Analysis: AngloGold sells South Africa operations to Harmony for $300m

Matthew Hall 13 February 2020 (Last Updated February 14th, 2020 14:54)

Global gold mining company AngloGold Ashanti has sold its last remaining South African assets to Harmony Gold in a deal worth $300m. The sale marks AngloGold Ashanti’s exit from South Africa and means Harmony will become the country’s largest gold producer.

Analysis: AngloGold sells South Africa operations to Harmony for $300m
AngloGold Ashanti announced its intention to review sale options for its South African portfolio in May 2019 as part of a process of “streamlining” the company’s portfolio.

Global gold mining company AngloGold Ashanti has sold its last remaining South African assets to Harmony Gold in a deal worth $300m. The sale marks AngloGold Ashanti’s exit from South Africa and means Harmony will become the country’s largest gold producer.

AngloGold Ashanti announced its intention to review sale options for its South African portfolio in May 2019 as part of a process of “streamlining” the company’s portfolio. AngloGold Ashanti’s Mponeng underground mine in Gauteng province required further capital to prolong the life of the mine, but the company said this was in competition with other, higher-return properties.

“From the beginning of the process an objective has been to sell our South African assets to a strong, capable and responsible operator that will ensure their long-term sustainability; we believe that this transaction achieves that,” AngloGold Ashanti CEO Kelvin Dushnisky said in a statement.

“This sale helps deliver on our commitment to sharpen our management focus and capital allocation on the highest return investment options available to us.”

GlobalData director of analysis for mining and construction David Kurtz said the South African gold mining industry has been declining in recent years as mining companies have struggled with operational issues such as labour strikes and falling productivity. Kurtz added that AngloGold Ashanti leaving South Africa “means they can focus on more profitable mines with longer lifespans and lower costs across Australia, Ghana and the Americas, which would be more attractive to investors.”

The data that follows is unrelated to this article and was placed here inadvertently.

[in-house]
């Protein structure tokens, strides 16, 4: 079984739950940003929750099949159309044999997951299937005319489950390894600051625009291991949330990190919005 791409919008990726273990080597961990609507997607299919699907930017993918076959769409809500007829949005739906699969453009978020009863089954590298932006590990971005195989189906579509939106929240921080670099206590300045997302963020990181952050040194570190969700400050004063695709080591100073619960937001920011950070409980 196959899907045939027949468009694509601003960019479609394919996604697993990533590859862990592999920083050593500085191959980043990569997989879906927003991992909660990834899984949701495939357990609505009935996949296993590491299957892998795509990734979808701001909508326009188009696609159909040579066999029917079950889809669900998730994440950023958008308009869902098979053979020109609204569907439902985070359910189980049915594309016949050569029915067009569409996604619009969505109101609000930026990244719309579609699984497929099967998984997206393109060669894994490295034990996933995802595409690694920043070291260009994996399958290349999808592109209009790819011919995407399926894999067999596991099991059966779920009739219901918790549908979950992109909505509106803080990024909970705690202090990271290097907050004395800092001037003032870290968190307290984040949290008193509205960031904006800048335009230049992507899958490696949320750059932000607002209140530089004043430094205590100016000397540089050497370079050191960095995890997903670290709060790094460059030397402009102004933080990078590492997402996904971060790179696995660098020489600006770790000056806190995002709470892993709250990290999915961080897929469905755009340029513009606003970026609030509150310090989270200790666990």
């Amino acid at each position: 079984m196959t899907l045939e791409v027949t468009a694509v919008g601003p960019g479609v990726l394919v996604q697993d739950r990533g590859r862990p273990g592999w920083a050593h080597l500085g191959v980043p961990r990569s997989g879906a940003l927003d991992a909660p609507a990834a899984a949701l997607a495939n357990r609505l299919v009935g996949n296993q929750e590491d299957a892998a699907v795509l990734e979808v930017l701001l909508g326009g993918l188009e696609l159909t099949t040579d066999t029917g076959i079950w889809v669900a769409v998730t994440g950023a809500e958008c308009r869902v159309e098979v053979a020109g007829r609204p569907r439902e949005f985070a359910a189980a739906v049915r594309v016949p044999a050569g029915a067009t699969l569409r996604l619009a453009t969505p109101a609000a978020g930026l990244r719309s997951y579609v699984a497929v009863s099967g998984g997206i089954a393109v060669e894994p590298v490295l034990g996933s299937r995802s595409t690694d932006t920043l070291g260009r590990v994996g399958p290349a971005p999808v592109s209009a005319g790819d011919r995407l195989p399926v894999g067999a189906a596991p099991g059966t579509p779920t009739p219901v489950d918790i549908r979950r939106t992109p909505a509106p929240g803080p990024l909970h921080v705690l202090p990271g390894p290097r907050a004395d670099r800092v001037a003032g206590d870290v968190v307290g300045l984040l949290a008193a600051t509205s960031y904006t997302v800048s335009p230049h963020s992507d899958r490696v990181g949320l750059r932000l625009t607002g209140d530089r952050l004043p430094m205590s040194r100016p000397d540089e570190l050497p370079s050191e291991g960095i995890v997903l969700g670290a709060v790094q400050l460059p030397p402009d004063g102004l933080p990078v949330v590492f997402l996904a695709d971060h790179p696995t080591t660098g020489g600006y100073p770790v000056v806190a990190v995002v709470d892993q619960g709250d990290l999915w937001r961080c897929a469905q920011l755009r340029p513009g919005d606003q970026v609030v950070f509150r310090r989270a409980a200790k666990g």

Despite this, Harmony Gold Mining’s share price jumped by as much as 7% following the announcement. As a company with a focus on South Africa, Harmony has already been successful in cutting costs at the Moab Khotsong mine it bought from AngloGold Ashanti in 2017. The acquisition adds approximately 350,000oz of gold per annum to Harmony Gold Mining’s output, boosting production to more than 1.8 million ounces per annum.


Harmony Gold Mining CEO Peter Steenkamp said: “Over the past two years, Harmony has added over 500,000 quality gold ounces per annum through the acquisition of Moab Khotsong and now Mponeng and Mine Waste Solutions.

“The acquisition has the potential to improve our overall recovered grade and increase our cash flow margins. Harmony has demonstrated its ability to increase the life of mines it operates in South Africa – sustaining the mine communities surrounding the mining operations, preserving jobs and further unlocking value for its shareholders through increased grades and stronger margins.”

Kurtz said that most of Harmony’s mines have less than ten years life left, and Mponeng will require significant investment if Harmony are to extend the life of the mine beyond eight years.